It might seem counterintuitive at first, but some scientists argue that widespread biofuel production is a negative-sum game: Producing enough biodiesel or ethanol to replace one gallon of petroleum fuel, they argue, requires the energy equivalent to several gallons' worth of petroleum fuel [source: Pimentel].
To put it another way, think about a field of corn being grown for ethanol. It may produce 100 gallons of the fuel out of one season's crop. But if the tractors that tend the field burn 75 gallons of fuel in the season, the truck to transport the corn to a processor burns 20 gallons on the trip, and the processor uses the energy of 40 gallons of fuel to run its distillation equipment, is the ethanol produced really an environmentally friendly, low-emission fuel? Add other resource costs into the equation, such as the gallons of fresh water needed to grow the plants and the amount of fertilizer needed to keep them healthy, and it becomes even harder to equate biofuel with real energy and carbon emission savings.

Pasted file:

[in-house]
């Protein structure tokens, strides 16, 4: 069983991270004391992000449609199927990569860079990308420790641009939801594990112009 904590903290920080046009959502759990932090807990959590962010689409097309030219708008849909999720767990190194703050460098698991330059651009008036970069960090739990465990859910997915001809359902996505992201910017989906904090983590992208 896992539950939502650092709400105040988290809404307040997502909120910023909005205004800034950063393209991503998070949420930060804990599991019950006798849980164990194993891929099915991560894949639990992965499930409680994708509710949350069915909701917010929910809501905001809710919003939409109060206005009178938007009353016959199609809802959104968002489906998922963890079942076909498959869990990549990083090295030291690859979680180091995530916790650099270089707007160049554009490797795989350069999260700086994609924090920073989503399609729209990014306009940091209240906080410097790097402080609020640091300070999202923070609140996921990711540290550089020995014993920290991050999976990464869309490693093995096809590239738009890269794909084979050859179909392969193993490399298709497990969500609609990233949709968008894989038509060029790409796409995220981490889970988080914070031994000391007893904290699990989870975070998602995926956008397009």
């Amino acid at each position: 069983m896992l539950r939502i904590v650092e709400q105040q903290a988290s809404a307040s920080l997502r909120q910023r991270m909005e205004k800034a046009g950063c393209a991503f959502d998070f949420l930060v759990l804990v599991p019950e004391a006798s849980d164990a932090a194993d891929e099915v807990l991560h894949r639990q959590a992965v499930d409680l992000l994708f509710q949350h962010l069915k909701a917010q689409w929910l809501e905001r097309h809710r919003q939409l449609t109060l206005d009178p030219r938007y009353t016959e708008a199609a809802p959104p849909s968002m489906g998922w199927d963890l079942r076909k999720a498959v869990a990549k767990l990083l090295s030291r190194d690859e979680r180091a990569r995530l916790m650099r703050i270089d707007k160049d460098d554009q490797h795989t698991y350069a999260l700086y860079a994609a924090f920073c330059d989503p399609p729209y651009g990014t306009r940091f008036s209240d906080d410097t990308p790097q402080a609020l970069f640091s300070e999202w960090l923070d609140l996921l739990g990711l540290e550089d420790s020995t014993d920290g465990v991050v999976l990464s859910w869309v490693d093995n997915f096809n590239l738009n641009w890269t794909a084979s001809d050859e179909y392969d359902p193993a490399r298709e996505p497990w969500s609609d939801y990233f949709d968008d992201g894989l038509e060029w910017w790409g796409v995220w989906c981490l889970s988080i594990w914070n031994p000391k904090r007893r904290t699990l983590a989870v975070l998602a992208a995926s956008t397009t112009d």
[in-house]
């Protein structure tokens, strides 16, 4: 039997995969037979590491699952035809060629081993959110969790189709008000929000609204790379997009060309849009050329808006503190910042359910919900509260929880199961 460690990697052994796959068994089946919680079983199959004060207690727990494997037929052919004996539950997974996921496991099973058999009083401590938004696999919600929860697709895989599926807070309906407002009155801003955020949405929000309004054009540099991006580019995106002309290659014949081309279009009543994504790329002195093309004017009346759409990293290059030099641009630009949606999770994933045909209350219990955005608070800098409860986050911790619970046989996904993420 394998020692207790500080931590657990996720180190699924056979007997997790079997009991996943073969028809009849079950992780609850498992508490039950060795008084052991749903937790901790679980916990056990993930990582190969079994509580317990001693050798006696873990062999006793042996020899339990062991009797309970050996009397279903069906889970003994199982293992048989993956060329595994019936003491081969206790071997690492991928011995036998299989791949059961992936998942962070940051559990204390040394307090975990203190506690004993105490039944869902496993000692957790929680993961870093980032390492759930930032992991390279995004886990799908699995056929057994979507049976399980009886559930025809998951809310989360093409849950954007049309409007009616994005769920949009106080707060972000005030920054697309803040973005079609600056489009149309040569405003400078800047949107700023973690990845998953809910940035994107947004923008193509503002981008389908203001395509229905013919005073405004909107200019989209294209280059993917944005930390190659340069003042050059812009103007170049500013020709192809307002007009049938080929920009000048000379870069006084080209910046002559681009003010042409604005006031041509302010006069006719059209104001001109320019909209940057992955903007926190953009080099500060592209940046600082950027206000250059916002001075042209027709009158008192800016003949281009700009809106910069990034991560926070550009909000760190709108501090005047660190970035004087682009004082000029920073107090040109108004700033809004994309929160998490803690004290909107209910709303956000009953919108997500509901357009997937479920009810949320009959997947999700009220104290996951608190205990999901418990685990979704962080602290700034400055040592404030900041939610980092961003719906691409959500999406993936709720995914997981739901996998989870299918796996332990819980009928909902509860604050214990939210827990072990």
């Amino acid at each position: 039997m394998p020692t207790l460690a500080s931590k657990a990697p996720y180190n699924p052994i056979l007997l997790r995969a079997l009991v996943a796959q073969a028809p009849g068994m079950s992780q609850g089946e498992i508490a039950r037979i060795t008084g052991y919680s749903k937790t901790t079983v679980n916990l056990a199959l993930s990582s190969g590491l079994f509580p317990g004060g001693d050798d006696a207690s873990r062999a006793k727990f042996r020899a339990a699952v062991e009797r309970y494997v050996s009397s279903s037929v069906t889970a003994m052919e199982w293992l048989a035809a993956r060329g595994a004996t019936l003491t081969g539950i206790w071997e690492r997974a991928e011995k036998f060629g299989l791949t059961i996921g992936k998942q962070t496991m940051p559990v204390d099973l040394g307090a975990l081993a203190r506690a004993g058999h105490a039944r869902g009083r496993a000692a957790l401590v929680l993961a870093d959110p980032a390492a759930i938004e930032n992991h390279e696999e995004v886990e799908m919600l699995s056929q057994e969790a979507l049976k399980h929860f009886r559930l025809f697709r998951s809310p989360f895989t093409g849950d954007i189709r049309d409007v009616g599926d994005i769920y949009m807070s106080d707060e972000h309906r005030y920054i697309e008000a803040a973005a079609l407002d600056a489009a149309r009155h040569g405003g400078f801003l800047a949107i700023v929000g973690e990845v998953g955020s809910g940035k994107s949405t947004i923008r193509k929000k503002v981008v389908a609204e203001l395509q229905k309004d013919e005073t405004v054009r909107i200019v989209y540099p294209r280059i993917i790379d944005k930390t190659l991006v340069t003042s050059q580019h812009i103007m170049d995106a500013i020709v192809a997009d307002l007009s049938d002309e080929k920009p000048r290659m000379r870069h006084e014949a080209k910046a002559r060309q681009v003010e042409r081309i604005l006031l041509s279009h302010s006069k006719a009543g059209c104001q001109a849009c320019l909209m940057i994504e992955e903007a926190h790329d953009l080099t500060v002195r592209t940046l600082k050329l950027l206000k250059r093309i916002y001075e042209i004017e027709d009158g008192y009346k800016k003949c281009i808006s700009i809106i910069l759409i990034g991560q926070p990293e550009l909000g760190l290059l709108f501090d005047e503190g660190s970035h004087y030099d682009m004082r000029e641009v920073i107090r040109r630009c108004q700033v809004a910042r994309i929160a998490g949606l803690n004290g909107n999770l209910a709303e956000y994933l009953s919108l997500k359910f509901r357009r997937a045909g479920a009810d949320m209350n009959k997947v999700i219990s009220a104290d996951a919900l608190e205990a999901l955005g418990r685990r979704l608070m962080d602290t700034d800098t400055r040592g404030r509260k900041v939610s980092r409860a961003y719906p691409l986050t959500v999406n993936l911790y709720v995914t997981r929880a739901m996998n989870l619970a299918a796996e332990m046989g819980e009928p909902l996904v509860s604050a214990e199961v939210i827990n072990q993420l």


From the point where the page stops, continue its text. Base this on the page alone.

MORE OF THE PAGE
A 2005 study suggested that, using current farming and production technology, it takes anywhere from 27 to 118 percent more energy to produce a gallon of biodiesel than the energy it contains [source: Pimentel]. While technology may eventually narrow those ratios, the input-output energy ratio of modern biofuel production is a major drawback to its widespread use.